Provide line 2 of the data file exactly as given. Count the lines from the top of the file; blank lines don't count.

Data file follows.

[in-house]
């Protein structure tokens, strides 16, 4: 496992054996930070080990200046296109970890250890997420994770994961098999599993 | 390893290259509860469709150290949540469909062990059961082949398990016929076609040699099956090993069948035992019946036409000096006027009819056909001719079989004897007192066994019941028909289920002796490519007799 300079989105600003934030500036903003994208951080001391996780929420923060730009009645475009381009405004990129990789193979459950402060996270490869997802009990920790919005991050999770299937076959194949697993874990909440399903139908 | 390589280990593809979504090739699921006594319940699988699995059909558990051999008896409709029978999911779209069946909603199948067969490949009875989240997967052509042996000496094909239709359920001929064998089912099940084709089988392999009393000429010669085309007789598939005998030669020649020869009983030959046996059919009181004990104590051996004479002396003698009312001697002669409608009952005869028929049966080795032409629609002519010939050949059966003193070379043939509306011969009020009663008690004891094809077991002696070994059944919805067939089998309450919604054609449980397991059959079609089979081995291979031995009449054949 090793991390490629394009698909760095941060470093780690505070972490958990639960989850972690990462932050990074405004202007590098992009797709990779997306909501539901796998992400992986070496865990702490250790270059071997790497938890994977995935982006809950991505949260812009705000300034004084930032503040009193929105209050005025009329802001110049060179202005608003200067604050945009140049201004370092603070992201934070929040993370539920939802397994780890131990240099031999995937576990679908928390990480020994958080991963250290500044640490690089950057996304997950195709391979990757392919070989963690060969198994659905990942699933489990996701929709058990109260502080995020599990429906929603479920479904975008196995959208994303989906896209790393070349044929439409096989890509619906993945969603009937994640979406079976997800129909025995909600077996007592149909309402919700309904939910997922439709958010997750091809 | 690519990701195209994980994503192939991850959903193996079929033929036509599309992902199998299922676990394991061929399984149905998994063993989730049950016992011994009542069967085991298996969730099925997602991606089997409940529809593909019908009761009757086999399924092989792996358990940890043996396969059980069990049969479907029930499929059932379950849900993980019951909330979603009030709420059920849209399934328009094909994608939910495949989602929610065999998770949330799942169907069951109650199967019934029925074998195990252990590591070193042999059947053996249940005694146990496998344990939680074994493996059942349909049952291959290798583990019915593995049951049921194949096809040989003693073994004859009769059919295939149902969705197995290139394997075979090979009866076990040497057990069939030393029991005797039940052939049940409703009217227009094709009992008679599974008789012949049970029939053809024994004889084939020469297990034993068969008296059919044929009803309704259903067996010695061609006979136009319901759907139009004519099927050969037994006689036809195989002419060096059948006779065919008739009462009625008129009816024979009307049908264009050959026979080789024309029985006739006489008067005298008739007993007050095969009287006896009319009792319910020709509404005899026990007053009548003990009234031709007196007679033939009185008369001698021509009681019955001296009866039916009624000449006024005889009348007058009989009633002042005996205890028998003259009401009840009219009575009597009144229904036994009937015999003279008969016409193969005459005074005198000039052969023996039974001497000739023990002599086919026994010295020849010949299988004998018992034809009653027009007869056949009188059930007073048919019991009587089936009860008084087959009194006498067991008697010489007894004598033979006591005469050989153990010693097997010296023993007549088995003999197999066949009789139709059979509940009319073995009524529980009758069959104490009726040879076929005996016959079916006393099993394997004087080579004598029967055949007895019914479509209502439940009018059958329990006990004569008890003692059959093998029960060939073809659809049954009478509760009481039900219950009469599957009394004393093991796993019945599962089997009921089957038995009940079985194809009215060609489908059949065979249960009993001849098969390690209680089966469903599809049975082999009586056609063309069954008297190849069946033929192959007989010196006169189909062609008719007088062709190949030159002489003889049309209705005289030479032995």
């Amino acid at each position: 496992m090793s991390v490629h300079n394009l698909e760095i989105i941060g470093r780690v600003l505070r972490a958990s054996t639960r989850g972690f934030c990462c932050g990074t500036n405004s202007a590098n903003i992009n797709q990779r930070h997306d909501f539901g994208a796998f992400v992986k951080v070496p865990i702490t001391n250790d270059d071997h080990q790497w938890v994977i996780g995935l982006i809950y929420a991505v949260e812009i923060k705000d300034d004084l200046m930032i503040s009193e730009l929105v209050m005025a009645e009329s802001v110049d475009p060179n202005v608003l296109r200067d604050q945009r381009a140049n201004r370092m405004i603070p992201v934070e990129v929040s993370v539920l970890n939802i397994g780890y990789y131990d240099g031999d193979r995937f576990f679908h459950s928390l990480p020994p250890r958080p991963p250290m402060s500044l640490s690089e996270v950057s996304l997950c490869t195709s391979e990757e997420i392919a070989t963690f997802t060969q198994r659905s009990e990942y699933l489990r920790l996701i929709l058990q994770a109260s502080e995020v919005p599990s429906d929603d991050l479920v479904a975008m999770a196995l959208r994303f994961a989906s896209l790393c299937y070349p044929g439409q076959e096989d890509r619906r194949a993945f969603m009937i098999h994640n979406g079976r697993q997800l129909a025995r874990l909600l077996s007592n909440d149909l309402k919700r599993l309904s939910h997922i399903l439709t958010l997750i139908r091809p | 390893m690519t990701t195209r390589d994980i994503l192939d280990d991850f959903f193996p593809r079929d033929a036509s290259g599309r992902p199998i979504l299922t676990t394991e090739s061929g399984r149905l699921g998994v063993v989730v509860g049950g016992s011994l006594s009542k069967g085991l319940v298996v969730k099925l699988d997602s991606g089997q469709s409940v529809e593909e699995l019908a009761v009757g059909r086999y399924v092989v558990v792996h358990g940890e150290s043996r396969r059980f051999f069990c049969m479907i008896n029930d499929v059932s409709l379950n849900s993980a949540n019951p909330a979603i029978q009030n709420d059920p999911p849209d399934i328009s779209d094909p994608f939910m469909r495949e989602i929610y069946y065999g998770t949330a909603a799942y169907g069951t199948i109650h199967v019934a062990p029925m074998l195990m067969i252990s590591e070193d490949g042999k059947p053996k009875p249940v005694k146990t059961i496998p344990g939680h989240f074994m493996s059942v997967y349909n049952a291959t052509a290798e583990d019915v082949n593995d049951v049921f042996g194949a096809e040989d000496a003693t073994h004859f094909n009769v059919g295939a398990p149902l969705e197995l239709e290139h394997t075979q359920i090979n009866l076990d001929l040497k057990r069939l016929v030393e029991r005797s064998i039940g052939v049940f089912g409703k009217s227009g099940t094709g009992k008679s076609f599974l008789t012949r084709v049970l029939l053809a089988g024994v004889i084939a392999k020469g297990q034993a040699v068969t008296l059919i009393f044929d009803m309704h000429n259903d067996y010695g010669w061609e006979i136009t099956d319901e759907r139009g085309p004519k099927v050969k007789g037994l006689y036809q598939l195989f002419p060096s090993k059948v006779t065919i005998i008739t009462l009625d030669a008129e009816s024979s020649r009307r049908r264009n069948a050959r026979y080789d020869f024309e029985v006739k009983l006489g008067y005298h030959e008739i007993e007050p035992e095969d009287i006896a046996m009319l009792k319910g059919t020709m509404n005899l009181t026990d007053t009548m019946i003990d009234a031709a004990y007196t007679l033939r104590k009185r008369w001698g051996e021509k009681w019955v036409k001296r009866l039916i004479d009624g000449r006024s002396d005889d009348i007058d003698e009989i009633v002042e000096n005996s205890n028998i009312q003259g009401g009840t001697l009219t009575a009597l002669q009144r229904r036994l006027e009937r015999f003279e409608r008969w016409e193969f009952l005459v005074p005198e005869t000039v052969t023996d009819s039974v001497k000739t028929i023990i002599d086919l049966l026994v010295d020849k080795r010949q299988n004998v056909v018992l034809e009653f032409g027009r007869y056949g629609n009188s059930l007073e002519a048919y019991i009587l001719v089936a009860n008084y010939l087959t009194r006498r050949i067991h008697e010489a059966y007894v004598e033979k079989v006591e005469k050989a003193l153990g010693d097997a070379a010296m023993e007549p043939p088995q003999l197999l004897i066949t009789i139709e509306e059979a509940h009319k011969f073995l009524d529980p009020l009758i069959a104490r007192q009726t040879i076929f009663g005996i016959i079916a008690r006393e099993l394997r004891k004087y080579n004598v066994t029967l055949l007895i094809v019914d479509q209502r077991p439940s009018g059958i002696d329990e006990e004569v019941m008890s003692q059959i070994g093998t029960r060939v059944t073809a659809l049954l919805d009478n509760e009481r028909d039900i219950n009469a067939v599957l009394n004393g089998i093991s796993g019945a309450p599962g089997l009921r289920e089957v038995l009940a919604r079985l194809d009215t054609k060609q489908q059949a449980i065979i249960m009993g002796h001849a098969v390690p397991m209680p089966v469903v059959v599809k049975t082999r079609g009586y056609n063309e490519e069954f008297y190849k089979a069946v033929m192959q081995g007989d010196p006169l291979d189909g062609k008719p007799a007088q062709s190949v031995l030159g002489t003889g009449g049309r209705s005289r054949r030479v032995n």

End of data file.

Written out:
């Protein structure tokens, strides 16, 4: 496992054996930070080990200046296109970890250890997420994770994961098999599993 | 390893290259509860469709150290949540469909062990059961082949398990016929076609040699099956090993069948035992019946036409000096006027009819056909001719079989004897007192066994019941028909289920002796490519007799 300079989105600003934030500036903003994208951080001391996780929420923060730009009645475009381009405004990129990789193979459950402060996270490869997802009990920790919005991050999770299937076959194949697993874990909440399903139908 | 390589280990593809979504090739699921006594319940699988699995059909558990051999008896409709029978999911779209069946909603199948067969490949009875989240997967052509042996000496094909239709359920001929064998089912099940084709089988392999009393000429010669085309007789598939005998030669020649020869009983030959046996059919009181004990104590051996004479002396003698009312001697002669409608009952005869028929049966080795032409629609002519010939050949059966003193070379043939509306011969009020009663008690004891094809077991002696070994059944919805067939089998309450919604054609449980397991059959079609089979081995291979031995009449054949 090793991390490629394009698909760095941060470093780690505070972490958990639960989850972690990462932050990074405004202007590098992009797709990779997306909501539901796998992400992986070496865990702490250790270059071997790497938890994977995935982006809950991505949260812009705000300034004084930032503040009193929105209050005025009329802001110049060179202005608003200067604050945009140049201004370092603070992201934070929040993370539920939802397994780890131990240099031999995937576990679908928390990480020994958080991963250290500044640490690089950057996304997950195709391979990757392919070989963690060969198994659905990942699933489990996701929709058990109260502080995020599990429906929603479920479904975008196995959208994303989906896209790393070349044929439409096989890509619906993945969603009937994640979406079976997800129909025995909600077996007592149909309402919700309904939910997922439709958010997750091809 | 690519990701195209994980994503192939991850959903193996079929033929036509599309992902199998299922676990394991061929399984149905998994063993989730049950016992011994009542069967085991298996969730099925997602991606089997409940529809593909019908009761009757086999399924092989792996358990940890043996396969059980069990049969479907029930499929059932379950849900993980019951909330979603009030709420059920849209399934328009094909994608939910495949989602929610065999998770949330799942169907069951109650199967019934029925074998195990252990590591070193042999059947053996249940005694146990496998344990939680074994493996059942349909049952291959290798583990019915593995049951049921194949096809040989003693073994004859009769059919295939149902969705197995290139394997075979090979009866076990040497057990069939030393029991005797039940052939049940409703009217227009094709009992008679599974008789012949049970029939053809024994004889084939020469297990034993068969008296059919044929009803309704259903067996010695061609006979136009319901759907139009004519099927050969037994006689036809195989002419060096059948006779065919008739009462009625008129009816024979009307049908264009050959026979080789024309029985006739006489008067005298008739007993007050095969009287006896009319009792319910020709509404005899026990007053009548003990009234031709007196007679033939009185008369001698021509009681019955001296009866039916009624000449006024005889009348007058009989009633002042005996205890028998003259009401009840009219009575009597009144229904036994009937015999003279008969016409193969005459005074005198000039052969023996039974001497000739023990002599086919026994010295020849010949299988004998018992034809009653027009007869056949009188059930007073048919019991009587089936009860008084087959009194006498067991008697010489007894004598033979006591005469050989153990010693097997010296023993007549088995003999197999066949009789139709059979509940009319073995009524529980009758069959104490009726040879076929005996016959079916006393099993394997004087080579004598029967055949007895019914479509209502439940009018059958329990006990004569008890003692059959093998029960060939073809659809049954009478509760009481039900219950009469599957009394004393093991796993019945599962089997009921089957038995009940079985194809009215060609489908059949065979249960009993001849098969390690209680089966469903599809049975082999009586056609063309069954008297190849069946033929192959007989010196006169189909062609008719007088062709190949030159002489003889049309209705005289030479032995």